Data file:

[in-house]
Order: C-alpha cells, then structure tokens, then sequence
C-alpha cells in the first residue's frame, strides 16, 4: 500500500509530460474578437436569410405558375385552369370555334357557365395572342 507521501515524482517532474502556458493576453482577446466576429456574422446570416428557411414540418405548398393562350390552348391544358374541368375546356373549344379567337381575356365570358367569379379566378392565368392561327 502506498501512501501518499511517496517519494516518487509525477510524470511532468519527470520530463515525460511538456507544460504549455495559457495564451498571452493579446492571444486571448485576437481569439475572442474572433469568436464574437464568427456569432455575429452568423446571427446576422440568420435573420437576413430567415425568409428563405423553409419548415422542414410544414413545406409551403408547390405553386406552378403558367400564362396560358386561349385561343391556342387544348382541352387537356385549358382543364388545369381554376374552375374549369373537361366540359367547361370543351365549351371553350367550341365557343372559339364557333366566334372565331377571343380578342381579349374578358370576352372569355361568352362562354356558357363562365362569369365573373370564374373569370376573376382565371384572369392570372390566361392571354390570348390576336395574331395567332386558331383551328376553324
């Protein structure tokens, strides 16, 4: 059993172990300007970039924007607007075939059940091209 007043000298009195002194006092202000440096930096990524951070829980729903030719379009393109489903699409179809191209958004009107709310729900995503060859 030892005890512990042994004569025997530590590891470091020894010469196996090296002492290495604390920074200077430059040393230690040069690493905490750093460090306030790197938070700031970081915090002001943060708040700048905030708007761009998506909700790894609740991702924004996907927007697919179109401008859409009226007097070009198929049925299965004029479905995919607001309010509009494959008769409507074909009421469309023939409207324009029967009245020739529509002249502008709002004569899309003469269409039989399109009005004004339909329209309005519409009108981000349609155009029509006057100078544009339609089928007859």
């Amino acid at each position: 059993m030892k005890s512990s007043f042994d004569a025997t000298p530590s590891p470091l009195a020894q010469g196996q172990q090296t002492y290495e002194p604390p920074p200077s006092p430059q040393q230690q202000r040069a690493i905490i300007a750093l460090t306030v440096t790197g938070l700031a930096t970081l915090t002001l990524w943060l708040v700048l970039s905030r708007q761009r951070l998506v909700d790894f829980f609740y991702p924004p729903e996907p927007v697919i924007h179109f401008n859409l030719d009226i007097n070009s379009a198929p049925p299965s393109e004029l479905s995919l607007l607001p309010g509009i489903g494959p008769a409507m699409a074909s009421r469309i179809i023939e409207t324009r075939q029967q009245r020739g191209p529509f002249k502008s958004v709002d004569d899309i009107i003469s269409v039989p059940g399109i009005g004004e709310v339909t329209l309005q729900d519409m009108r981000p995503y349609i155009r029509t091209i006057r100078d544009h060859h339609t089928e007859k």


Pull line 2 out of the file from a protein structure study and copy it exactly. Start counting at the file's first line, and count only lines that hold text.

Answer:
Order: C-alpha cells, then structure tokens, then sequence